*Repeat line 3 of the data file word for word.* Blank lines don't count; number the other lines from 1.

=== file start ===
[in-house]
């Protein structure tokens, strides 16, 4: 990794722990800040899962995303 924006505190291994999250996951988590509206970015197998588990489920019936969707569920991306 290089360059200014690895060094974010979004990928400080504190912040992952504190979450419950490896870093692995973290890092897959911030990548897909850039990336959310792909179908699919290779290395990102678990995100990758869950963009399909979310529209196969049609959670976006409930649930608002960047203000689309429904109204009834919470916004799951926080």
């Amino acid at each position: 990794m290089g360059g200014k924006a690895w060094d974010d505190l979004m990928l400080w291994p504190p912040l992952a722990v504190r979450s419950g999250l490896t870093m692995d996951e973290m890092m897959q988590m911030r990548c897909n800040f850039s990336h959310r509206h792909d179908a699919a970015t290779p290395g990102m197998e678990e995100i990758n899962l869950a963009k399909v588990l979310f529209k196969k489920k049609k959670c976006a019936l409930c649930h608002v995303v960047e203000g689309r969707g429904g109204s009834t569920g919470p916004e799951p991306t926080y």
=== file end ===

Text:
């Amino acid at each position: 990794m290089g360059g200014k924006a690895w060094d974010d505190l979004m990928l400080w291994p504190p912040l992952a722990v504190r979450s419950g999250l490896t870093m692995d996951e973290m890092m897959q988590m911030r990548c897909n800040f850039s990336h959310r509206h792909d179908a699919a970015t290779p290395g990102m197998e678990e995100i990758n899962l869950a963009k399909v588990l979310f529209k196969k489920k049609k959670c976006a019936l409930c649930h608002v995303v960047e203000g689309r969707g429904g109204s009834t569920g919470p916004e799951p991306t926080y």